No, to make this list, a film had to really spectacularly fumble it all, and if you throw in some truly nasty subtext, you've got a winning combination. I dislike every single one of these films in an active and engaged way, and I have no interest in ever sitting through any of them again. The great part about the end of the year is that you can put awful movies like this in your rearview mirror and move on.
But not without one more kick to the ribs...
As seems only fitting, Michael Buble’s “Christmas” album looks like a sure shot to continue to be No. 1 over the holidays as the No. 1 stocking stuffer is projected to sell up to 450,000 to top next week’s Billboard 200.
That means that his album of seasonal standards now pushes past Lady Gaga’s “Born This Way” to be the second best-selling album of all of 2011 after Adele’s “21.” That’s some handsome feat, considering the album didn’t come out until Oct. 15 (compared with Adele’s February release and Lady Gaga’s May street date).
One more sleep until Christmas, a day when the usual social restrictions on kitsch, sentimentality and sugar of all forms are lifted, as we all revel in shiny objects, soft lighting and Frank Capra movies. Not coincidentally, it's also the day Steven Spielberg's unabashedly saccharine "War Horse" is opening -- but many displeased critics aren't affording it the customary seasonal leeway, taking the film to task for its chocolate-box styling and blatant emotional manipulation. But is it the film that's too cynical, or the critics? Taking into account other schmaltzy recent releases, including "We Bought a Zoo" and "Extremely Loud and Incredibly Close," Sasha Stone ponders the challenges of selling sentimentality in the 21st century. [Awards Daily]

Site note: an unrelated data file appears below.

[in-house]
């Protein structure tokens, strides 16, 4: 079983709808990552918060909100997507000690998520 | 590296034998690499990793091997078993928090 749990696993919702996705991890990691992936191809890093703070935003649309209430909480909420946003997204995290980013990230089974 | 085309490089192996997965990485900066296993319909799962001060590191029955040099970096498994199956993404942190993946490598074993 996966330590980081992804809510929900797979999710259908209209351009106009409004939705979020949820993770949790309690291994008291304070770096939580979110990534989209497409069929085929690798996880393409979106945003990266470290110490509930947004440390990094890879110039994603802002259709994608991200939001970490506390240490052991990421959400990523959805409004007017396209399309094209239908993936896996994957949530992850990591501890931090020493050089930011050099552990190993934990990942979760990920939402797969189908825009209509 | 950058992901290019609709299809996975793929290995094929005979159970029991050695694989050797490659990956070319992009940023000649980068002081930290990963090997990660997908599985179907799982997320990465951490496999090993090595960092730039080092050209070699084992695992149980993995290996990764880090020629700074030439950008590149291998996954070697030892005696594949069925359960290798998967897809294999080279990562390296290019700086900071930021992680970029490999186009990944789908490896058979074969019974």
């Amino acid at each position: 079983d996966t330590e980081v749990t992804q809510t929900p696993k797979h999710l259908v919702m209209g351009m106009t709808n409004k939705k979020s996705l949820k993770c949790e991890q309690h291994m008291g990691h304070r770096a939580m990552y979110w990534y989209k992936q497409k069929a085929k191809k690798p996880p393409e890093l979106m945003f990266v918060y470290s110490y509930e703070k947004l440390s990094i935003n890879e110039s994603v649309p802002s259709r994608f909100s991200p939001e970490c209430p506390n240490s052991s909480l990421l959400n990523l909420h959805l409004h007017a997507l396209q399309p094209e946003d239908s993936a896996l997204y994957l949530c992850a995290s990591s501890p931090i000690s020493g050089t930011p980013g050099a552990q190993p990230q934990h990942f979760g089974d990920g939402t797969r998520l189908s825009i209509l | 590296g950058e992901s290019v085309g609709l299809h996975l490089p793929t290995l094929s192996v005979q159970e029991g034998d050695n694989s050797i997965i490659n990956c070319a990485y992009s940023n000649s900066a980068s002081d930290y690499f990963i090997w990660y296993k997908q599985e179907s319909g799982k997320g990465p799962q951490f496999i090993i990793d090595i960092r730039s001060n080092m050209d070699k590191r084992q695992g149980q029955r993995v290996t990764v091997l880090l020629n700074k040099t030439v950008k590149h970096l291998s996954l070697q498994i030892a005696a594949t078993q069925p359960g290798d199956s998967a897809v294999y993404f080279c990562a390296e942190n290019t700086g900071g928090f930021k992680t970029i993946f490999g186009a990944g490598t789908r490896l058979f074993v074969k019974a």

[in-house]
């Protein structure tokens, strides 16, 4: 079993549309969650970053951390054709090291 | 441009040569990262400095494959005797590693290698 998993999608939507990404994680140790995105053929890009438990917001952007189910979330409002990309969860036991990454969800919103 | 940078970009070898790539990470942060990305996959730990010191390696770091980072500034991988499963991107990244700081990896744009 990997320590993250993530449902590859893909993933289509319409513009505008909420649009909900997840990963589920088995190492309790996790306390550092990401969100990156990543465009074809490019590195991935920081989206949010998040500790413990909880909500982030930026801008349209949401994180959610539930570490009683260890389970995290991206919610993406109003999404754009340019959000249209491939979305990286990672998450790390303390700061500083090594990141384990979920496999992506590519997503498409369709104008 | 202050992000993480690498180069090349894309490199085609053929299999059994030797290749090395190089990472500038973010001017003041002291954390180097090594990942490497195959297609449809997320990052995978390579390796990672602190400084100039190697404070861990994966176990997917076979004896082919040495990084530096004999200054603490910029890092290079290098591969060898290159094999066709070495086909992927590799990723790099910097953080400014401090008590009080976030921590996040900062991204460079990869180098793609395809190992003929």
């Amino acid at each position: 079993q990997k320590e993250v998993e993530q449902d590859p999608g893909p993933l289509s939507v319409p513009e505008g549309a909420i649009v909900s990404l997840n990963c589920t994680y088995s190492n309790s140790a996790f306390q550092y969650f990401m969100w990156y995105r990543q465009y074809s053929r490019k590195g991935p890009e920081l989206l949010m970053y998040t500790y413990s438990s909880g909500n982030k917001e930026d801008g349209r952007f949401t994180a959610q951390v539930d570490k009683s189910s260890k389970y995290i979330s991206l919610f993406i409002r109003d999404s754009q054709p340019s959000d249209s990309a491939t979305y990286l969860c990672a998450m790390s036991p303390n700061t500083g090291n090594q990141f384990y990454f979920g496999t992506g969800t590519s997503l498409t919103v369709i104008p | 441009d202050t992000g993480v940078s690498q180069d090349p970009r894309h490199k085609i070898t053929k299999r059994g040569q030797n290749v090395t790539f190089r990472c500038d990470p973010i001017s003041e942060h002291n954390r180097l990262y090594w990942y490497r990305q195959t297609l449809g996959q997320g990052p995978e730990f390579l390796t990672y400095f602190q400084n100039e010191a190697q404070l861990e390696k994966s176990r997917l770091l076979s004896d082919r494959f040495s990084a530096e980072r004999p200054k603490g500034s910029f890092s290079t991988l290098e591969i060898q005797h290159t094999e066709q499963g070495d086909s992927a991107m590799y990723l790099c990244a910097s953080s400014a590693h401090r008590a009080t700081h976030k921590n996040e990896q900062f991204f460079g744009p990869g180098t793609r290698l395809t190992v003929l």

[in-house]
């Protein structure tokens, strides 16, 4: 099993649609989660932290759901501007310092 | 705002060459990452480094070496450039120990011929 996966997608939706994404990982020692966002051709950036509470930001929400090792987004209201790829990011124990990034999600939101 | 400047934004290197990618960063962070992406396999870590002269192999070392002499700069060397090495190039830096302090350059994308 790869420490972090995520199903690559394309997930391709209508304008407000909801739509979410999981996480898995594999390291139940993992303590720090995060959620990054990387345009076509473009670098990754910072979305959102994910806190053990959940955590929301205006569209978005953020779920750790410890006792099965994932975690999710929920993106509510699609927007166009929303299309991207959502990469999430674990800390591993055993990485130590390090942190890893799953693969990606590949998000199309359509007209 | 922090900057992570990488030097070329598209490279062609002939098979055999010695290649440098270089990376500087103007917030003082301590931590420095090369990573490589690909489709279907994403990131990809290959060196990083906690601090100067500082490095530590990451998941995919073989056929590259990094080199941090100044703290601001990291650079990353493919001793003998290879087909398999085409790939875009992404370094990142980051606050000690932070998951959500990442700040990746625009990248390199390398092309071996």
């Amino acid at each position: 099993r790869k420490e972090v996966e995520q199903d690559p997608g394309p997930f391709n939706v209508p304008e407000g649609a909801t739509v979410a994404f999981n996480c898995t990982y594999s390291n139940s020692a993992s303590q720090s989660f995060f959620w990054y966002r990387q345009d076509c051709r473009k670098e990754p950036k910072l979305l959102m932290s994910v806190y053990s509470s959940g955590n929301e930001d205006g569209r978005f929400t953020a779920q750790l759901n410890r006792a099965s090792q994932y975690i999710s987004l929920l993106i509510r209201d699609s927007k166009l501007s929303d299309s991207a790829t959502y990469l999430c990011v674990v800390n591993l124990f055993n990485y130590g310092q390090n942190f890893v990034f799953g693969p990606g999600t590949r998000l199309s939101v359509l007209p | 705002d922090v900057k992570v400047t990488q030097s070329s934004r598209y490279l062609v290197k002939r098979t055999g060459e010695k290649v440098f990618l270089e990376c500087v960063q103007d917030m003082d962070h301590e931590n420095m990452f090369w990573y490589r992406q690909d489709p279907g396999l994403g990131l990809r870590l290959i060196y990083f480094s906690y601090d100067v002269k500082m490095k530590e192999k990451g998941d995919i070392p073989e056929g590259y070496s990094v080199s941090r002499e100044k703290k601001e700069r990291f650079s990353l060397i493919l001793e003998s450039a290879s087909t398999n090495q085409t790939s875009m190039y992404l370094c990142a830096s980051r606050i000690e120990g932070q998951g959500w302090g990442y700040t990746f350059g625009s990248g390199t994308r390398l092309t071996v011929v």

The Alliance of Women Film Journalists have released their nominations which heavily favor Oscar frontrunners such as “The Artist” and the “The Help” but also honors some lesser served films, such as “Shame” and oddly enough “Melancholia” (which was selected as having The Worst Female Images In A Movie by the Women Film Critics Circle earlier this week). Though I agree with the large majority of their selections, I also find myself feeling as though several of the categories undercut rather than support the overall goals.
I know Actress Most In Need Of A New Agent is meant to be in good fun, but it feels petty and out of sync with the tone of the nominations. Movie You Wanted To Love But Couldn’t is a bit muddied. “Drive,” “Sucker Punch” and ”Young Adult” do not belong in the same category as far as I’m concerned. More to the point, is the criteria that you wanted to love it but when you saw it you realized it was a well intentioned but overstretched, convoluted mess of a thing taken on by someone without the emotional maturity to handle the cinematic endeavor ("Sucker Punch"); or that you wanted to love it but it just isn’t your cup of tea?
A review of tonight's "Chuck" coming up just as soon as I record a message of love on an electronic bear...
The Oklahoma Film Critics Circle has spoken up and added nothing to the precursor conversation, going with a slate of typical winners. Most annoying, they totally got their "Obviously Worst Film" and "Not-So-Obviously-Worst-Film" awards mixed, but whatever. Check out the full list of winners below.